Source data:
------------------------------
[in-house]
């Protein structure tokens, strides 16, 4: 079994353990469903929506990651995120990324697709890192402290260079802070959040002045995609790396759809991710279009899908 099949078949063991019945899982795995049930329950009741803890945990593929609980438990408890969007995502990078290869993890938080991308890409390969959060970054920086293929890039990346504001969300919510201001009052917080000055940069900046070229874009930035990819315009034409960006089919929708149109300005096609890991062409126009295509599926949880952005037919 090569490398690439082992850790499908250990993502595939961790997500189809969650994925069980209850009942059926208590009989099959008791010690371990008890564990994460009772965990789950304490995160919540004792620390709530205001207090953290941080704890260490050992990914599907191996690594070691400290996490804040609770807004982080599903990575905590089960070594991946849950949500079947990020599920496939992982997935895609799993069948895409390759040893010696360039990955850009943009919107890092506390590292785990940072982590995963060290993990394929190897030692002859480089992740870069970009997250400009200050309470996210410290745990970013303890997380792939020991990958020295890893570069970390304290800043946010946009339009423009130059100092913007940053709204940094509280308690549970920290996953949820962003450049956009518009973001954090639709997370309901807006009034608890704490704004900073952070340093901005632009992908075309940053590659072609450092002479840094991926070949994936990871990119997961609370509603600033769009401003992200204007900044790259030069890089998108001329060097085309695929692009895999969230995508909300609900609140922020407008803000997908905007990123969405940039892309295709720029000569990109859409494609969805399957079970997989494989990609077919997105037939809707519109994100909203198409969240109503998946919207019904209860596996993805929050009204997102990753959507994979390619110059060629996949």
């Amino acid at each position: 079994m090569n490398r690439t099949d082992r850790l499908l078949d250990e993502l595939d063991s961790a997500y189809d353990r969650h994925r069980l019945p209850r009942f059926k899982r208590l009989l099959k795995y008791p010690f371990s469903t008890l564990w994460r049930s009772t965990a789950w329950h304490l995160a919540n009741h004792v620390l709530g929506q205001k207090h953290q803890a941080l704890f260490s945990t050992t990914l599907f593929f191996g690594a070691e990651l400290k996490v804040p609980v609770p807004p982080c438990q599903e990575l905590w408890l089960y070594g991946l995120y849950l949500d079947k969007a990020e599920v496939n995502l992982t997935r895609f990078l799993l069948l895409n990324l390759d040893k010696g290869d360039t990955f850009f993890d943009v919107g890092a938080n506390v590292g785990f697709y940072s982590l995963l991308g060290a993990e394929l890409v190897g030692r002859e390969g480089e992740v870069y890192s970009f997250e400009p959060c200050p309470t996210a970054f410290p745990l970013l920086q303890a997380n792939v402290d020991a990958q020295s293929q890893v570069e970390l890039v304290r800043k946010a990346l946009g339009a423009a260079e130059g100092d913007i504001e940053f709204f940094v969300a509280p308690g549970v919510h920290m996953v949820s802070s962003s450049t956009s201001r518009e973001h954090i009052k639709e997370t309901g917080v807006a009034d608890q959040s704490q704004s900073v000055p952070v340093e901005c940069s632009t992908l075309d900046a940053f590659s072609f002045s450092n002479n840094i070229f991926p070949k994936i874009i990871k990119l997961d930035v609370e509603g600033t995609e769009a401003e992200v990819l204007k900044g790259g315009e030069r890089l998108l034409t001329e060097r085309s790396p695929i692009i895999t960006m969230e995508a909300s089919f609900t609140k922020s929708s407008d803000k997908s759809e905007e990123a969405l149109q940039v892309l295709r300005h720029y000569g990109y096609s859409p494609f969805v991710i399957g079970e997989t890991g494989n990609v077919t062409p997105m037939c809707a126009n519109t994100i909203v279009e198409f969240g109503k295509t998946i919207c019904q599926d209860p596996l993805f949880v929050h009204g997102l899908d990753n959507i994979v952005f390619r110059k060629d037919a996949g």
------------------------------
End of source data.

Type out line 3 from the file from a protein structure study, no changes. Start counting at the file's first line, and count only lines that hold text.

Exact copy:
């Amino acid at each position: 079994m090569n490398r690439t099949d082992r850790l499908l078949d250990e993502l595939d063991s961790a997500y189809d353990r969650h994925r069980l019945p209850r009942f059926k899982r208590l009989l099959k795995y008791p010690f371990s469903t008890l564990w994460r049930s009772t965990a789950w329950h304490l995160a919540n009741h004792v620390l709530g929506q205001k207090h953290q803890a941080l704890f260490s945990t050992t990914l599907f593929f191996g690594a070691e990651l400290k996490v804040p609980v609770p807004p982080c438990q599903e990575l905590w408890l089960y070594g991946l995120y849950l949500d079947k969007a990020e599920v496939n995502l992982t997935r895609f990078l799993l069948l895409n990324l390759d040893k010696g290869d360039t990955f850009f993890d943009v919107g890092a938080n506390v590292g785990f697709y940072s982590l995963l991308g060290a993990e394929l890409v190897g030692r002859e390969g480089e992740v870069y890192s970009f997250e400009p959060c200050p309470t996210a970054f410290p745990l970013l920086q303890a997380n792939v402290d020991a990958q020295s293929q890893v570069e970390l890039v304290r800043k946010a990346l946009g339009a423009a260079e130059g100092d913007i504001e940053f709204f940094v969300a509280p308690g549970v919510h920290m996953v949820s802070s962003s450049t956009s201001r518009e973001h954090i009052k639709e997370t309901g917080v807006a009034d608890q959040s704490q704004s900073v000055p952070v340093e901005c940069s632009t992908l075309d900046a940053f590659s072609f002045s450092n002479n840094i070229f991926p070949k994936i874009i990871k990119l997961d930035v609370e509603g600033t995609e769009a401003e992200v990819l204007k900044g790259g315009e030069r890089l998108l034409t001329e060097r085309s790396p695929i692009i895999t960006m969230e995508a909300s089919f609900t609140k922020s929708s407008d803000k997908s759809e905007e990123a969405l149109q940039v892309l295709r300005h720029y000569g990109y096609s859409p494609f969805v991710i399957g079970e997989t890991g494989n990609v077919t062409p997105m037939c809707a126009n519109t994100i909203v279009e198409f969240g109503k295509t998946i919207c019904q599926d209860p596996l993805f949880v929050h009204g997102l899908d990753n959507i994979v952005f390619r110059k060629d037919a996949g």